Having just come back from a 2 week holiday in Cuba a couple of weeks ago I feel it's time to start thinking about the next holiday. You need something to keep you going at work - right? And I've been missing that holiday countdown that I had in big red writing in the corner of my whiteboard, for the 6 weeks before going to Cuba.

So, let the holiday countdown begin! We decided this weekend that we are definitely spending our next vacation in Tuscany.

Nothing has been booked yet, but it's looking like

- 3 nights in Florence
- A relaxing week in a villa somewhere in the countryside in Tuscany
- 1 or 2 nights in Pisa

So, as I research my holiday to Tuscany in September over the next month I'll update this blog with all the useful info that I find.

87 days to go...!!

Wednesday, June 08, 2005

Florence in a Day

Florence in a day
Copyright © Suzanne Morrison

Overflowing with history, art and culture, Florence is a city that’s very hard to do justice to in a single day. A visit to the Uffizi museum alone could easily eat a day or two into any itinerary.

If you’re fortunate enough to visit Florence for the first time, but unfortunate enough to have only a single day to savour the delights of this city, you will need to ensure that you have a plan.

So allow me be your guide for the day and take you on a whistle stop tour of the sights and sounds of Florence. I can’t promise you the Uffizi in a day, but hopefully at the end of the tour you’ll feel like you’ve seen the best of the city. Your only problem will be deciding when to come back for more!

The first thing you’ll need before you start your tour is a map of the city. The centre of Florence is pretty compact, so the best way to see it, without missing a thing is by foot. If you don’t have a map or a guidebook and you’re not the type that enjoys aimless wandering, make your first stop of the day one of the tourist offices where you can pick up a free map of Florence.

Starting off in the main Piazza, you’ll easily spot the famous Duomo, with its magnificent terracotta coloured cupola. If you are there early enough to avoid the crowds and feel you can face the 463 steps I’d recommend starting your tour by climbing up into dome for a spectacular view of the city. The Duomo is probably the most distinctive feature of Florence’s skyline and is the result of years of work spanning six centuries.

Once you’ve taken in the view, catch your breath with a leisurely stroll around the streets surrounding the Duomo, and then take a walk to the nearby Piazza della Signoria. Here you’ll find a unique outdoor gallery of sculptures, including Neptune’s Fountain and a copy of the famous Statue of David. You’ll also find the Palazzo Vecchio (the Old Palace) here. This was built in the early 14th century and is still used today for its original purpose, as a Town Hall.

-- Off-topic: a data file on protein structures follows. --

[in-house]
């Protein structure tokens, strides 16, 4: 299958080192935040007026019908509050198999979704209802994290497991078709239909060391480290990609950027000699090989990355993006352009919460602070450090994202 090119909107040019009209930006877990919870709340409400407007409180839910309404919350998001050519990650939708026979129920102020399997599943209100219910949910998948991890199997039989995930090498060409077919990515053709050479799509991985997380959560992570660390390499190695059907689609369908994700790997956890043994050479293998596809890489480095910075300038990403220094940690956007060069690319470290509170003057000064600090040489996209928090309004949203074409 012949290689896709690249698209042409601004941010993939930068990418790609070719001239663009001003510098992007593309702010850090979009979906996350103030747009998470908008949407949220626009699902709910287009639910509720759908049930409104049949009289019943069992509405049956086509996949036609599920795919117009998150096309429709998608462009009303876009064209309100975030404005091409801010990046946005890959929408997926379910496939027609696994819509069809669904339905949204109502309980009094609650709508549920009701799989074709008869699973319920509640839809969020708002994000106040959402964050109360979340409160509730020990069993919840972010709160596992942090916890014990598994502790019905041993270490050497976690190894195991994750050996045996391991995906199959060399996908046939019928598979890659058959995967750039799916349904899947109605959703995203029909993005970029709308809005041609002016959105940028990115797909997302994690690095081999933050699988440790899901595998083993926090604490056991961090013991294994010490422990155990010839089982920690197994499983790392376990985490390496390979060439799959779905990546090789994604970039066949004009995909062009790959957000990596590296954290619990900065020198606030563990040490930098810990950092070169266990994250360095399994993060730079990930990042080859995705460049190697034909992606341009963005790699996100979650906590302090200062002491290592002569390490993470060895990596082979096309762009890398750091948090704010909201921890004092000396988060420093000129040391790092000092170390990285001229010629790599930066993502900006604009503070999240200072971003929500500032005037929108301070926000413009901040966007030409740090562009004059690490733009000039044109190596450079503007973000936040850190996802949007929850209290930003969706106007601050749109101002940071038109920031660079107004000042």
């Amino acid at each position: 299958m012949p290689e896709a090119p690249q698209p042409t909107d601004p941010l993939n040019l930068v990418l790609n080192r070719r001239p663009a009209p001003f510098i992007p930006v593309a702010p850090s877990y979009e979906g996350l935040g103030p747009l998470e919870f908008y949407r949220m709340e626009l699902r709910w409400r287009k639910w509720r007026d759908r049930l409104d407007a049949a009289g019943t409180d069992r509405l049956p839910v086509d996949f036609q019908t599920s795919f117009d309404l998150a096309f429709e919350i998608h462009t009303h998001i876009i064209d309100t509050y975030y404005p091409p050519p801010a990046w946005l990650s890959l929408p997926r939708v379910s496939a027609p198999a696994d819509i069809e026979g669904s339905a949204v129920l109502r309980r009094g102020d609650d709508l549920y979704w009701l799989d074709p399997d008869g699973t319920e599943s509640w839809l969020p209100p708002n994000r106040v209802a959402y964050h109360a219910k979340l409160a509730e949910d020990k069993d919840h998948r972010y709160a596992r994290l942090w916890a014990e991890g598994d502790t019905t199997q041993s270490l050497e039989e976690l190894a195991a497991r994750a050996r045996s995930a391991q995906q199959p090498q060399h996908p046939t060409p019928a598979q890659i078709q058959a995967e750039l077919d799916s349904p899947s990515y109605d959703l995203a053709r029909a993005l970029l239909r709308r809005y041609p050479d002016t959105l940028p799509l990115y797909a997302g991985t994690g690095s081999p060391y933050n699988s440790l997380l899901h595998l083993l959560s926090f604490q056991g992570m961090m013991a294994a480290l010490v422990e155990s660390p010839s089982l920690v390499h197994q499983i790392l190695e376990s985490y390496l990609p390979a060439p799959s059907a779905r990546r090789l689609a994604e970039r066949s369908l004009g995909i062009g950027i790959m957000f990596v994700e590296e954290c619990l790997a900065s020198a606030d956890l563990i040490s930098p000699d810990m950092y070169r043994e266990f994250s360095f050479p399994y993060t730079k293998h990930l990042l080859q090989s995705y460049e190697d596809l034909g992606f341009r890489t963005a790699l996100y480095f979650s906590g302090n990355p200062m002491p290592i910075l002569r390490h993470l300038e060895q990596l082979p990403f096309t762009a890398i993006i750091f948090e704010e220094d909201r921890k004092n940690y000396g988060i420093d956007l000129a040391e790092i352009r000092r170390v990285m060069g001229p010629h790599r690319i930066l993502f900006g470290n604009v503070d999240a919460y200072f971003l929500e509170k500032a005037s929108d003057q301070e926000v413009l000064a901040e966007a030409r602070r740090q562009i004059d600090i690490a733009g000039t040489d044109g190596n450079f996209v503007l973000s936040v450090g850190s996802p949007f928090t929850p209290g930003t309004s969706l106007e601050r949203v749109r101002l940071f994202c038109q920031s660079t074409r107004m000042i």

Just beside the Palazzo you’ll find the Uffizi museum, with its unrivalled collection of Renaissance art. If you’re an art lover, you don’t want to miss the Uffizi, but it’s not something that can be easily covered in a short 2-hour visit!

Alongside the Uffizi you’ll find the River Arno, with its many bridges. If you take a right turn you’ll arrive at the Ponte Vecchio, the famed bridge that houses a multitude of goldsmiths and jewellery shops, with its medieval workshops overhanging the bridge. The bridge itself was built in 1345 and is the only bridge on the Arno that wasn’t destroyed in World War II.

Once you’ve crossed the bridge, you’ll arrive in the area called Oltrano, which literally means “Over the Arno”. Here you’ll find the Palazzo Pitti – a large 16th century palace. The palace was originally home to the Medici family who ruled Florence almost continuously between 1434 and 1743 and it now houses several important museums and galleries.

Palazzo Pitti, Florence

You may want to finish your day by taking a relaxing stroll in the Boboli gardens, which can be accessed through the Palazzo Pitti. These gardens were laid out in 1550 for the Medici a year after they bought the Palazzo Pitti and were opened to the public in 1766. Many parts of the gardens give stunning vistas over Florence and make a welcome retreat after a day of walking round the city.

If you have the time, it’s worth returning to view the Ponte Vecchio at sunset, followed by a walk along the bridge after dusk, when the lights on the bridge reflect on the River Arno and everything seems almost magical.

Finally, don’t forget to take a break from your sightseeing – stop for lunch or a drink in a pavement cafĂ©, take some time to soak up the atmosphere and do a spot of people watching.

You can read more about the main attractions in Florence here.

(Note - you may publish this article as long as you retain the name of the author, copyright information and add a link to the site

Welcome to my Florence Italy Blog

I'm Suzanne and I want to welcome you to my blog on Florence, Italy - one of the most amazing cities in Europe!

Why not grab a coffee (or a glass of vino), stop by for a few minutes, and let me share some stories and photos of Florence and various other places in Tuscany including San Gimignano, Pisa, Volterra, Lucca and Siena.

Ciao for now!